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Maine Legal Separation
Legal Separation in Maine
When a couple decides to live in separate households, their estate - all they have together - is left vulnerable without some protective measures. This is particularly true for the spouse who leaves the marital home and establishes a separate residence. This is why couples living apart use legal separations.
Judicial separations, which in Maine are handled by the Family Division of the District Court, are commonly referred to as legal separations. They simply provide for a disposition of assets, support, and a parenting plan while spouses live apart. A legal separation does not end the marriage, meaning the spouses are not free to remarry until and unless they divorce.
Judicial separation is similar to divorce. Although the couple remains married following an order of judicial separation, the court does issue the same types of orders found in a more traditional divorce case. These include orders regarding division of assets and debts, as well as the custody and support of minor children. Some people choose a legal separation over an absolute divorce for religious reasons, and some use a separation as a "cooling off" period while an absolute divorce is being considered.
A legal separation requires a court filing to include the terms and conditions of separation, including disposition of assets, support and custody. Maine, like many states, calls this a Judgment for Separate Maintenance. The agreement does not preclude reconciliation, nor does it mean that a divorce must follow. If couples do reconcile, the judgment should be dismissed so that any ordered support is not accruing.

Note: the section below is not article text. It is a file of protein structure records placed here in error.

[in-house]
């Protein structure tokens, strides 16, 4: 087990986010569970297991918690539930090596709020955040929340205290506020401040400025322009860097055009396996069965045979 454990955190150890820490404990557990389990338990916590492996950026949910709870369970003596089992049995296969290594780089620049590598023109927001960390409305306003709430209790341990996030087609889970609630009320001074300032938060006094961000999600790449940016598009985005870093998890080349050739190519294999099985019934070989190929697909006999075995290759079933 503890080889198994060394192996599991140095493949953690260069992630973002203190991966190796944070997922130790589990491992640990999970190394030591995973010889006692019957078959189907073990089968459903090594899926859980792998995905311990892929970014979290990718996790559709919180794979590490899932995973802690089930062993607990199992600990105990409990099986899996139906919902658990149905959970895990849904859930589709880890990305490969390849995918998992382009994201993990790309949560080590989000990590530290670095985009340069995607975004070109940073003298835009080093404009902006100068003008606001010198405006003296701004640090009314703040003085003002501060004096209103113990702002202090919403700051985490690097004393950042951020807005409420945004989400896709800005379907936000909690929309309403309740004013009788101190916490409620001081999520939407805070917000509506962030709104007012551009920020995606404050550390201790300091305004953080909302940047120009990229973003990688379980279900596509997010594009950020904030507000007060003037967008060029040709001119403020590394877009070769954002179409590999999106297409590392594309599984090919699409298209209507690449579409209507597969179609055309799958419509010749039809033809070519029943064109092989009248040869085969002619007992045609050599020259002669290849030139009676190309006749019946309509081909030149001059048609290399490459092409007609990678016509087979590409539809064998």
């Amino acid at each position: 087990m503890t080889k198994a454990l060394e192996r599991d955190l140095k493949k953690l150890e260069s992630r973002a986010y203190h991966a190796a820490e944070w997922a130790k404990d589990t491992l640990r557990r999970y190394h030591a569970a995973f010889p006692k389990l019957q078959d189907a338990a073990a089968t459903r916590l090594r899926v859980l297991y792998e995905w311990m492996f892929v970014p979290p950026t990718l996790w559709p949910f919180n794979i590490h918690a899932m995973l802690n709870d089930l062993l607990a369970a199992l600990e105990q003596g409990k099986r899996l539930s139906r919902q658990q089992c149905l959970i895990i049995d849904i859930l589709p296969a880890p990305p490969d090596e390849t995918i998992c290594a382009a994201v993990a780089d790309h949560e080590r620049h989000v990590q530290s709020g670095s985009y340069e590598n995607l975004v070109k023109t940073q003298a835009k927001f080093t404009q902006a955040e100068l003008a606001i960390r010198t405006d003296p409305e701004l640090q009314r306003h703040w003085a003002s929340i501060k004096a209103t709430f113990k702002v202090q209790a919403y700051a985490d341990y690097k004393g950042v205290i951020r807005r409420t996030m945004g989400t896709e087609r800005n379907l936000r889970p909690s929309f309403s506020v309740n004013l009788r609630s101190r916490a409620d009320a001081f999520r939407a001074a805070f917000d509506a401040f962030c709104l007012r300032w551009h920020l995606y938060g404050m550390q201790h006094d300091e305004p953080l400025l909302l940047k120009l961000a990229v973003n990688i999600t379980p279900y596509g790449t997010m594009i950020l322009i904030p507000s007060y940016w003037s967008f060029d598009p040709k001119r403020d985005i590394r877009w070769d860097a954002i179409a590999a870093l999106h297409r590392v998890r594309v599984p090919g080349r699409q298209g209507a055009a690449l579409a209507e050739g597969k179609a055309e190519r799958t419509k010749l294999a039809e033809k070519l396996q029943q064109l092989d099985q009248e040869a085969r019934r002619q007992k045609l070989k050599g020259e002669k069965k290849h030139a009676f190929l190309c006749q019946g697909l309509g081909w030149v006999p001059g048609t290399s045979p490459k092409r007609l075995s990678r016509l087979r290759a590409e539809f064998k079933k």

A separation agreement is a legal binding contract signed by spouses, which is intended to resolve property, debt and child related issues. This can be a very complex and detailed document depending upon the unique situation of the marriage. Many spouses consult an attorney to provide this or they decide to prepare their own.
Maine permits filing on the no-fault grounds, meaning that the court awards legal separation when the spouses are, or desire to be, living apart with just cause for more than 60 days.
To file for a judicial separation in Maine, at least one spouse must be a resident of the state for at lease six months. The petitioner must be a resident of Maine for six months immediately prior to filing. The filing may be in the district court where either spouse lives.
In Maine, legal separation begins like divorce, with one spouse filing a petition with the court. Both spouses then meet with a family law magistrate. In the absence of an agreement between the parties, the magistrate may refer the matter to a judge, but maintains the power to order protection in the interim until the case is heard. These temporary orders are sometimes called pendente lite orders. If parties reach an agreement, a Maine magistrate has the power to grant a legal separation and the terms of the agreement are entered as a judgment with the court.
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